Thus, the purpose of my previous post (“A Megachurch in Jerusalem?“) and this post is not to say that all of these things are wrong, just as it is not wrong for 3000 Christians to meet together.

Instead, I encourage all churches to consider what they are doing and compare that to Scripture. If you are doing things that are not even described in Scripture… why? If you are not doing things that are described or prescribed in Scripture… why not?

Why focus on things that may be allowed by Scripture while ignoring things that are modeled for us in Scripture?

If Scripture is important to us for our beliefs, why not for our practices?


Comments are closed. If you would like to discuss this post, send an email to alan [at] alanknox [dot] net.

  1. 9-22-2009

    Excellent post, Alan.

    I did jump the gun in response to yesterday’s post. Overall your presentation is balanced and biblically sound. Kudos.


  2. 9-22-2009


    This has got to be the best summation of what we need to be as the Ekklesia I have seen. Thanks brother!

  3. 9-22-2009

    i’ve was taught in Bible College that the greek that Hebrews is written is just too good for it to be Paul so i’ll go with someone else. how about Aquila? who knows eh?

  4. 9-22-2009

    Great post. I would agree that some of the extra-Biblical traditions we have are not bad in and of themselves except when they interfere with what IS in the Bible.

  5. 9-22-2009

    Tracey and Jack,

    Thank you.




    I agree completely.


  6. 9-22-2009

    Amen and amen and “So say we all!”

  7. 9-22-2009

    Instead, I encourage all churches to consider what they are doing and compare that to Scripture. If you are doing things that are not even described in Scripture… why? If you are not doing things that are described or prescribed in Scripture… why not?”

    Excellent questions here!

    Yet, I still feel like I’m left wondering about a lot of things… I mean, I totally hear you on the point that the early church gatherings were centered around eating meals, and mutual dialogue/discussion for the edification of everyone, and they even sang songs together sometimes. I get that sermons/lectures were not commonplace like they are now. Those are all good points.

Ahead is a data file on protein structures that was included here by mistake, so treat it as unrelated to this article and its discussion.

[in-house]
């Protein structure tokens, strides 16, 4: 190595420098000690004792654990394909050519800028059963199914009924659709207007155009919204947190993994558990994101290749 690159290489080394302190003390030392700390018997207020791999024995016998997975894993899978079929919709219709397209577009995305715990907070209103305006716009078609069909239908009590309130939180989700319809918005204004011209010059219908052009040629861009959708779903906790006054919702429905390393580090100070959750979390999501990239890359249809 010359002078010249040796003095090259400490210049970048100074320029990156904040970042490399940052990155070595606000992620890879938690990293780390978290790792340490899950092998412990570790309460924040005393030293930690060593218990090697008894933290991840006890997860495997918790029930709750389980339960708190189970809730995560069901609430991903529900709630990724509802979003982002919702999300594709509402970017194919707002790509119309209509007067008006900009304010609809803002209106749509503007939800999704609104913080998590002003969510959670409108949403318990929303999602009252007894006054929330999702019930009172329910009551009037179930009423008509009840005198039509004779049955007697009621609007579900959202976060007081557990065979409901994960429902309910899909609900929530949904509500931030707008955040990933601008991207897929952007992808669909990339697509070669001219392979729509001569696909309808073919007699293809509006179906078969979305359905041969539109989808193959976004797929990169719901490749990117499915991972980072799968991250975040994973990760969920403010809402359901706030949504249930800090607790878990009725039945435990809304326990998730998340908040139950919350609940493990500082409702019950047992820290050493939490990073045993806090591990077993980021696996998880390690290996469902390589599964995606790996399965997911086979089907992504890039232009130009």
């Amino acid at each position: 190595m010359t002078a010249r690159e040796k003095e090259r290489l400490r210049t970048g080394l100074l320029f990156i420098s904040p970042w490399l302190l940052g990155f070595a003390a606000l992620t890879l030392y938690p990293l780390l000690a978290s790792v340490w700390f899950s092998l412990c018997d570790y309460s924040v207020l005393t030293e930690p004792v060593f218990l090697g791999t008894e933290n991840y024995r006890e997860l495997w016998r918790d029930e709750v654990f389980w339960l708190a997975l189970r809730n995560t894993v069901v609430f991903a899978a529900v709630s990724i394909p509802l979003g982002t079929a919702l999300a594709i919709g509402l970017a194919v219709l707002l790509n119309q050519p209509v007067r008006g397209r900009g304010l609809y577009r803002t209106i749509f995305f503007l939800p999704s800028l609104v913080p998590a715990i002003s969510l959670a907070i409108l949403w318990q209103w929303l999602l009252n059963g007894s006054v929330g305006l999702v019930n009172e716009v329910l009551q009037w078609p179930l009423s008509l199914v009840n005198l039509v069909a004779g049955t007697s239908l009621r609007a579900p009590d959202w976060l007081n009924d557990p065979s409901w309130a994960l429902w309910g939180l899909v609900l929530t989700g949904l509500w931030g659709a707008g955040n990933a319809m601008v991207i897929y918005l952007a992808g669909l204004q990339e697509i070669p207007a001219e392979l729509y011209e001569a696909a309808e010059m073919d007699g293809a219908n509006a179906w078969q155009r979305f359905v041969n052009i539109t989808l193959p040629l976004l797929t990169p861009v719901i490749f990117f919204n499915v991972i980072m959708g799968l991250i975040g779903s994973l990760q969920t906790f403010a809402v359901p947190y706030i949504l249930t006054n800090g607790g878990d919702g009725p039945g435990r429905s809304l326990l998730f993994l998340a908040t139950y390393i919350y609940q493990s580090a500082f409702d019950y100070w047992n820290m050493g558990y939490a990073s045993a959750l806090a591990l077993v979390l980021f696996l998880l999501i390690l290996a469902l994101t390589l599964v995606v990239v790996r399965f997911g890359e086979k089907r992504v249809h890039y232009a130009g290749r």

But what about the underlying questions of turning the church into a business? ? ?

    If we are serious about weighing ourselves against what is and isn’t described/prescribed in scripture, then what about the fact that the NT believers never resorted to any of our modern day business approaches, whether it had to do with where they met, or how they were “led”, or how they interacted between different groups spread around the Roman empire?

    Isn’t this issue just as much a part of our “practice” as the matters of eating meals together or how we go about teaching?

    The NT describes the early church as taking collections of food/money for the purpose of distributing it to those in need. There was no “overhead”, there were no financial obligations that the church itself had to meet first. Giving was something that was done entirely freely, and for the sake of others, and never because there was some unspoken pressure in the back of everyone’s mind to pay the bills. Aren’t these things to be considered as equally descriptive/prescriptive as the all the other things we can glean from the NT?

  8. 9-22-2009

    To add to (or perhaps to rephrase) your final questions, Why do we specifically exclude things that are modeled in scripture as “descriptive” not “prescriptive”?

    In my analysis, Prescription/Description is just a fancy way for people to say, “We don’t *want* do do things like they did.”

    Excuse me for shouting but, WHY WOULDN’T WE???

  9. 9-22-2009

    Amen Bill, (I was just using those terms cuz they were already being tossed around…)

  10. 9-22-2009




    I would place meeting locations in the same category as lectures and other things that are not described or prohibited by Scripture. As long as they don’t interfere with what Scripture does describe, then they’re okay. Now, you bring up some very good points that churches should consider before they pay to meet anywhere.


    “Why wouldn’t we?” I don’t know.


  11. 9-22-2009

    Daniel, I meant my comment in reply to the “final questions” of Alan’s post and (embarrassingly) I hadn’t scanned your comment before I typed mine. Sorry to be unclear.

    I also liked your points. 🙂

  12. 9-23-2009